* AMD looks to diversify beyond PC industry
* CEO of AMD says he's encouraged by Black Friday PC sales
* Company aims to raise $150 mln to $200 mln with Texas sale
By Noel Randewich
SAN FRANCISCO, Nov 27 Advanced Micro Devices Inc
plans to sell and lease back its campus in Austin,
Texas, to raise cash and fund its chipmaking business as it
diversifies beyond the struggling PC industry into new markets.
AMD expects to sell the 58-acre site for between $150
million and $200 million and close a deal in the second quarter,
company spokesman Drew Prairie told Reuters on Tuesday.
The chipmaker's move to sell its campus, reported earlier by
the Austin American-Statesman, comes as the company and its
larger rival Intel Corp struggle with slowing personal
"There are favorable economic conditions in the part of
Austin where the campus is located," Prairie said. "Contingent
on finding an investor who wants to do a multiyear lease-back,
it's a good opportunity for us to unlock the value of the real
estate to fund operations."
AMD's headquarters in Sunnyvale, California, and a building
near Toronto were sold and leased back in the past, Prairie
The growing popularity of Apple's iPad and other
tablets have sapped demand for PCs. With China's economic growth
slowing while Europe's economy falters and the U.S. economic
recovery is tepid, global shipments are expected to decline
slightly this year - the first annual drop since 2001.
AMD, one of Silicon Valley's oldest chipmakers, has been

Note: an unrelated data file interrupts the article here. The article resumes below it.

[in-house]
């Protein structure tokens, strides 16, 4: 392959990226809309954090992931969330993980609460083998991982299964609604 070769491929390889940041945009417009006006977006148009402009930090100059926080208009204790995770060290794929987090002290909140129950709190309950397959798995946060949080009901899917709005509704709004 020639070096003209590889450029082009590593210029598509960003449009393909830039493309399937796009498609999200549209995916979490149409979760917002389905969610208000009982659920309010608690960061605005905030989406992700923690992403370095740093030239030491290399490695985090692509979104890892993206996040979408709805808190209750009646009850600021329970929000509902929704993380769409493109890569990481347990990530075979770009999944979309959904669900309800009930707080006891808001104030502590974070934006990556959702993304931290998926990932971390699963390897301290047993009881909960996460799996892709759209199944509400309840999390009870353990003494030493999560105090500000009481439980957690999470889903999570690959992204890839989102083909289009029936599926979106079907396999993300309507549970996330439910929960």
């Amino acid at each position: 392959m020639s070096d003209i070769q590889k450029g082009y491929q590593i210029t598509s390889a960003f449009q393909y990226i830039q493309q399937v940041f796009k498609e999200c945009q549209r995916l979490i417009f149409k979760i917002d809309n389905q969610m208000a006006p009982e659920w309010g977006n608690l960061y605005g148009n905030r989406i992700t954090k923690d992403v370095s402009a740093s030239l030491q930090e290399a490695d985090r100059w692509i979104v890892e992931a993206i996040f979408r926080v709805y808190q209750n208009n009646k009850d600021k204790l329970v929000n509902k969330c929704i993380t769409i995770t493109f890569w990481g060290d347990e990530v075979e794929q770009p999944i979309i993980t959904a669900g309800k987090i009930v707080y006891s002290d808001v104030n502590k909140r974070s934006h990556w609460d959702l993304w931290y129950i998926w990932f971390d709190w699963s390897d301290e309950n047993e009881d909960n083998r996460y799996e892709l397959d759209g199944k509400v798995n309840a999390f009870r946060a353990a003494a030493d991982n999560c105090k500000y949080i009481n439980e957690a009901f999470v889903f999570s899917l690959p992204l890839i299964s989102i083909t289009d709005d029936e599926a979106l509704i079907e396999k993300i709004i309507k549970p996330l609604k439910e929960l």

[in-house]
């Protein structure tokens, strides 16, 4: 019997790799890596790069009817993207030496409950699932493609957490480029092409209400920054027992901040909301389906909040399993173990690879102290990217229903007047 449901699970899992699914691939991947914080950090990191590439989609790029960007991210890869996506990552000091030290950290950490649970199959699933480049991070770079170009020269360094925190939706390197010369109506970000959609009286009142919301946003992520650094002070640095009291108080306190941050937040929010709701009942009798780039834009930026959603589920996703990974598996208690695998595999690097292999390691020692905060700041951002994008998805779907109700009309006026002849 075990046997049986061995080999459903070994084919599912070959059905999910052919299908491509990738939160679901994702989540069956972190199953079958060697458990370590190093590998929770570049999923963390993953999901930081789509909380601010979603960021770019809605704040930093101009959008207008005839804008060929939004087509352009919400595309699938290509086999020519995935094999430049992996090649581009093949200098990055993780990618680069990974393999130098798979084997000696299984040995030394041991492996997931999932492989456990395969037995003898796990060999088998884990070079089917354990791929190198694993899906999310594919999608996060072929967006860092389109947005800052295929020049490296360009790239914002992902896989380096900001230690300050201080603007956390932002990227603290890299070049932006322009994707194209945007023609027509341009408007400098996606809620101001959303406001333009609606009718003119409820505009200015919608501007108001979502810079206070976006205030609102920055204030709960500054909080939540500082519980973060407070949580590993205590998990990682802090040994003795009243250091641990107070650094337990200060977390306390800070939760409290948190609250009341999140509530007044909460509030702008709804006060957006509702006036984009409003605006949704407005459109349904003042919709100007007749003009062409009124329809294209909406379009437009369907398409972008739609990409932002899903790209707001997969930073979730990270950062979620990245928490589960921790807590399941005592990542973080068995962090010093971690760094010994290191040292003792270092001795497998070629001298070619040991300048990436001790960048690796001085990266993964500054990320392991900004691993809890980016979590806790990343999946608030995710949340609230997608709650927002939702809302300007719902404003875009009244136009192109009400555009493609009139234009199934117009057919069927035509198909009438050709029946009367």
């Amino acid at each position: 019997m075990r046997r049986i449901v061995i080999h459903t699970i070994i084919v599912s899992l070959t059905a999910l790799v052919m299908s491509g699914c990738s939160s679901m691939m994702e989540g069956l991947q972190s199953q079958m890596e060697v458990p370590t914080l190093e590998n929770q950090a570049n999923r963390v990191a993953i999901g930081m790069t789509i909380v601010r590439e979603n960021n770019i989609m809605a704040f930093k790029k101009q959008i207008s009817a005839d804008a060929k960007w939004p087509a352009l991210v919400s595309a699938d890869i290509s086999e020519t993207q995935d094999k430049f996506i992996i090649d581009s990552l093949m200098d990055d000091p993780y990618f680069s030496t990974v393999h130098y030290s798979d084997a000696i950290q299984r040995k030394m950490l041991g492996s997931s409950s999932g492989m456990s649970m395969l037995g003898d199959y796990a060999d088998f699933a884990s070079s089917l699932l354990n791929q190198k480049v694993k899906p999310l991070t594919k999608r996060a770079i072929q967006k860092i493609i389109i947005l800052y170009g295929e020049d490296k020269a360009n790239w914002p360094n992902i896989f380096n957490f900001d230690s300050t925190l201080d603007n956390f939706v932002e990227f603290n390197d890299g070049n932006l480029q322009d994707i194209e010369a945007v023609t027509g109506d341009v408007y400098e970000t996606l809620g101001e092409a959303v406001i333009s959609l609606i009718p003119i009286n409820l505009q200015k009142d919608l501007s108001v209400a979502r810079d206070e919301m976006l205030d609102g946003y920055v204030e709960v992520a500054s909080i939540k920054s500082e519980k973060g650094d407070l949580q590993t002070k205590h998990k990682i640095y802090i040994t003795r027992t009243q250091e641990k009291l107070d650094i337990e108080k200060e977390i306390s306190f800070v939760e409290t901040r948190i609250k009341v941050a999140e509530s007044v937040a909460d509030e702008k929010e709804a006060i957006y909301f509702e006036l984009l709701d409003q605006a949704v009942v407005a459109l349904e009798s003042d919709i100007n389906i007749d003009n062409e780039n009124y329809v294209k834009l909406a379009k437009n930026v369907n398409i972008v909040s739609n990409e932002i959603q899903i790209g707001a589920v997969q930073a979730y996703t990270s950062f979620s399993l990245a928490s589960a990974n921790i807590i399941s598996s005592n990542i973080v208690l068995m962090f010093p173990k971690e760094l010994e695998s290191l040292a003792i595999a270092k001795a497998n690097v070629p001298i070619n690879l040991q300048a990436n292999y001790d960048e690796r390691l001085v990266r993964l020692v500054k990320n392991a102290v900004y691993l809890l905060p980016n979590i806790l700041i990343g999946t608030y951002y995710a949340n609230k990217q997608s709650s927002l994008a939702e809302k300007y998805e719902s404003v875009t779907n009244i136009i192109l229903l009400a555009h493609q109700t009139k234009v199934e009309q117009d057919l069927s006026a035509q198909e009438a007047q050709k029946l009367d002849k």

laying off engineers while looking for new markets for its chips
as it faces depleting cash reserves.
Earlier on Tuesday, AMD Chief Executive Rory Read told
investors at a conference in Scottsdale, Arizona, that results
from the U.S. Thanksgiving weekend look encouraging for PC sales
although it is too early to make predictions about the entire
holiday shopping season, and the PC industry still faces
"We've seen some positive news out of Black Friday over the
past several days," Read said. "Our performance over that period
looked reasonably well, but I think it's a little early to call
the holiday season."
Sales over the Thanksgiving weekend and the holidays in
general are closely watched by investors. U.S. retailers can
generate a third of their sales and up to half of their annual
profit in November and December.
Read reiterated that he does not expect the PC market, which
accounts for about 85 percent of AMD's business, to recover for
AMD has hired JPMorgan Chase & Co to explore its
options, although an outright sale of the company is not the
main option, according to sources.
Like Intel, AMD was caught flat-footed in recent years with
the emergence and fast growth of mobile devices.
With the company burning through cash, analysts have become
concerned about future liquidity. They say AMD needs to turn its
business around sooner rather than later.
Research firm Gimme Credit on Tuesday downgraded its rating
on AMD, which has long-term debt and capital lease obligations
of about $2 billion, to "deteriorating" from "stable."
"The downturn in the PC market, along with market share
losses, have led to substantially lower revenue and margins,"
Gimme Credit said in its report. "Free cash flow is also
decreasing, despite modest capital expenditure requirements."
AMD's cash declined $279 million in the third quarter to
$1.48 billion. AMD said it was reducing its "optimal" cash
target to $1.1 billion from $1.5 billion due to the business'
now smaller size.
Shares of AMD rose 0.5 percent on Tuesday to close at $1.88.